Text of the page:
Congressman Paul Ryan recently coined a smart phrase to describe the core concept of economic freedom: "The right to rise."
Think about it. We talk about the right to free speech, the right to bear arms, the right to assembly. The right to rise doesn't seem like something we should have to protect.
But we do. We have to make it easier for people to do the things that allow them to rise. We have to let them compete. We need to let people fight for business. We need to let people take risks. We need to let people fail. We need to let people suffer the consequences of bad decisions. And we need to let people enjoy the fruits of good decisions, even good luck.
In what way is this a religious tract? Because the argument is backed up only by the strength of Bush's belief. It's a nearly fact-free piece -- the only number he brings up is the population of the United States. He proves nothing, his conclusions are apparently drawn from thin air, his arguments are tired.
Bush makes the case for unregulated capitalism or, as it's dishonestly known among conservatives, the "free market." A market that allows for monopolism and strangles competition can't honestly be described as "free," but Jeb -- like the rest of his party -- is bent on confusing market anarchy and freedom.
The problem, as Bush puts it, is that every time there's some problem, government thinks it's their job to fix it. This is apparently a terrible thing.
"Increasingly, we have let our elected officials abridge our own economic freedoms through the annual passage of thousands of laws and their associated regulations," he writes. "We see human tragedy and we demand a regulation to prevent it. We see a criminal fraud and we demand more laws. We see an industry dying and we demand it be saved. Each time, we demand 'Do something . . . anything.'"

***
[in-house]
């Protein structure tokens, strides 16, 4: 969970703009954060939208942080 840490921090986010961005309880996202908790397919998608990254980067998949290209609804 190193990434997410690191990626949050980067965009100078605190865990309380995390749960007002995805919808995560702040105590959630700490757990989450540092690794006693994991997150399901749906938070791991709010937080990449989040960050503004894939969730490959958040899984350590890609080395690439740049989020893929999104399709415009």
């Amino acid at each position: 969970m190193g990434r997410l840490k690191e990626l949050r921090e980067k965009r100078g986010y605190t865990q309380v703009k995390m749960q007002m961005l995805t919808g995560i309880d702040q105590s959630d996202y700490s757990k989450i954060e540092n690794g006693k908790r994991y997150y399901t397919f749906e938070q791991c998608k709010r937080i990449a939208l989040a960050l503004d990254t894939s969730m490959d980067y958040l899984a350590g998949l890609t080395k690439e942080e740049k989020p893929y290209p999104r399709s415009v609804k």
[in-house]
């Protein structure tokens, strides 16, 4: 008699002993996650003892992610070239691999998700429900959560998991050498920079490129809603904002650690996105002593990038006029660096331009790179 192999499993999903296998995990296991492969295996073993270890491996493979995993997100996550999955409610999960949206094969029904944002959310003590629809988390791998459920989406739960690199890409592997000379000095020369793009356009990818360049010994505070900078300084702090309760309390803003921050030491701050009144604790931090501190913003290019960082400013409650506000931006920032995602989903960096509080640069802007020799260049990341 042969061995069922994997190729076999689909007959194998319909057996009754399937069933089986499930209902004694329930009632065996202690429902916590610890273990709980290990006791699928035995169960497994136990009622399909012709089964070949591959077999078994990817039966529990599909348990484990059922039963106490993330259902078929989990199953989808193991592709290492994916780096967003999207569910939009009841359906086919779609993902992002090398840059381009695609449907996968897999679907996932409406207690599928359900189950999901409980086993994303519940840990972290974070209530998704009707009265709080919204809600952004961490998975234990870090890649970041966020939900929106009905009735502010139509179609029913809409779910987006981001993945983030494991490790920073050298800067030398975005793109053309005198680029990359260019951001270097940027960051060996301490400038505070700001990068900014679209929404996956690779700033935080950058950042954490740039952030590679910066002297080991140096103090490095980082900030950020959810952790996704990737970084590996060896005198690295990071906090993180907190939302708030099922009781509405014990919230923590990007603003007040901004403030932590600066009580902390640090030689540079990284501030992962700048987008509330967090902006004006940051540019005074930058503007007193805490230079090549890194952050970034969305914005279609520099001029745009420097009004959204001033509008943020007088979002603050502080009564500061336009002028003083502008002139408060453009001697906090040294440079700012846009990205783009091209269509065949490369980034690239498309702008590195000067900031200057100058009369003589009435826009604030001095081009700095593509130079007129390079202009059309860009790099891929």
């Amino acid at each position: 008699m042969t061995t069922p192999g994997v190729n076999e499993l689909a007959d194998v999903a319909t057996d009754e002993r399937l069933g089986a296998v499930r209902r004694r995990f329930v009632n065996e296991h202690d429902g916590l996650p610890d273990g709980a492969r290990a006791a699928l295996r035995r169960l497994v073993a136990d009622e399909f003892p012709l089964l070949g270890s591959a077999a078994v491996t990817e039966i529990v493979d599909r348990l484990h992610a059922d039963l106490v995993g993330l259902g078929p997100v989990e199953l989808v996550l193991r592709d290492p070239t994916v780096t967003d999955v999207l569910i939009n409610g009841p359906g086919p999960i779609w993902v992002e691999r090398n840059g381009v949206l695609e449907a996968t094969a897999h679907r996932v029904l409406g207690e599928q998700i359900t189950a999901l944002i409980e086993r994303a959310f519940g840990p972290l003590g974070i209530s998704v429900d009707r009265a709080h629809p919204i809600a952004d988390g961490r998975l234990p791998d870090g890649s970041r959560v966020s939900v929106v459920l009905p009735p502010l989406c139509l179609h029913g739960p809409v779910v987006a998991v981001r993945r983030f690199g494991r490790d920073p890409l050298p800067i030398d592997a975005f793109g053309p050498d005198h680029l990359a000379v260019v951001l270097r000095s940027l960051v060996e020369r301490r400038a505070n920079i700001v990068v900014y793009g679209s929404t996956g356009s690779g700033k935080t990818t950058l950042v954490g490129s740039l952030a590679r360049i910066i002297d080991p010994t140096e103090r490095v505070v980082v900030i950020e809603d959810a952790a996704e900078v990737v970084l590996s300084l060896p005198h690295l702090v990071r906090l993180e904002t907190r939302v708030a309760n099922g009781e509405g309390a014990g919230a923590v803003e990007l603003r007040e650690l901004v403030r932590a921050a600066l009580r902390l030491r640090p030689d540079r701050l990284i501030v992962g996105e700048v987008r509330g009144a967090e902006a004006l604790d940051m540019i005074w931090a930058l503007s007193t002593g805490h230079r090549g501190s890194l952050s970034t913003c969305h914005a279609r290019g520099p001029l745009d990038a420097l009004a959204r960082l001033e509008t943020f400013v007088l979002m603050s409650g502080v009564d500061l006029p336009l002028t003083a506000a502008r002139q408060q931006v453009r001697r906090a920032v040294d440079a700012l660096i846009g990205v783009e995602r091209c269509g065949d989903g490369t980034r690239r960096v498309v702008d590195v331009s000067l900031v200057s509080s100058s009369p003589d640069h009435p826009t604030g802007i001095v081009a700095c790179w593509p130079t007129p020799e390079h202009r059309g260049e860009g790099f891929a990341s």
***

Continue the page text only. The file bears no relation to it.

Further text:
Yes, it's a terrible thing for government to work to prevent future "human tragedies." Three Mile Island, Love Canal, and asbestos in schools should've just been bumps in the road. Instead, the government went ahead and tried to prevent similar future incidents, which is a terrible, terrible abridgement of freedom.
Why is it an abridgment of freedom? I have to confess, you've got me there. Because Jeb Bush says so, I guess. As I said, he doesn't actually cite any facts or figures, so we just have to make a leap of faith with him. We need the "freedom to rise," which is somehow protected by a regulatory and tax structure that's responsible for income inequality that's been growing since Reagan started the ball rolling back in the eighties. It's weird, but looking at that chart, I'm seeing the "right to rise" being enjoyed by the top 5%, and 95% of Americans falling -- and only the top 1% actually rising dramatically.
But there I go citing facts. Facts have no place in a religious conversation and Jeb Bush is definitely preaching the Free Market Gospel.
"[W]e can return to the road we once knew and which has served us well," he writes, "a road where individuals acting freely and with little restraint are able to pursue fortune and prosperity as they see fit, a road where the government's role is not to shape the marketplace but to help prepare its citizens to prosper from it."
When was that exactly? Looking back, I see a nation that's always regulated business -- even back to its founding. When was this free market golden age? Then again, I keep forgetting that this is a religious argument. Bush's Golden Era of Unregulated Capitalism is a myth -- a myth that stands at the core of the Republican Party. There's a yearning for a time than never actually existed on the right, when hard work paid off and made you wealthy, instead of trapped within the class you were born into. Sure, there have been a few people who've managed to rise out of humble births and become fabulously wealthy, but they're so few that they're the exceptions that prove the rule. The stories of success are the ones that get told. The millions upon millions upon millions of stories of people spinning their wheels and getting nowhere are almost never told -- the ordinary is uninteresting.
America will be a lot better off if we ignore the fundamentalists ramblings of religious zealots like Jeb Bush. We have separation of church and state, maybe it's time to consider a separation of church and market.
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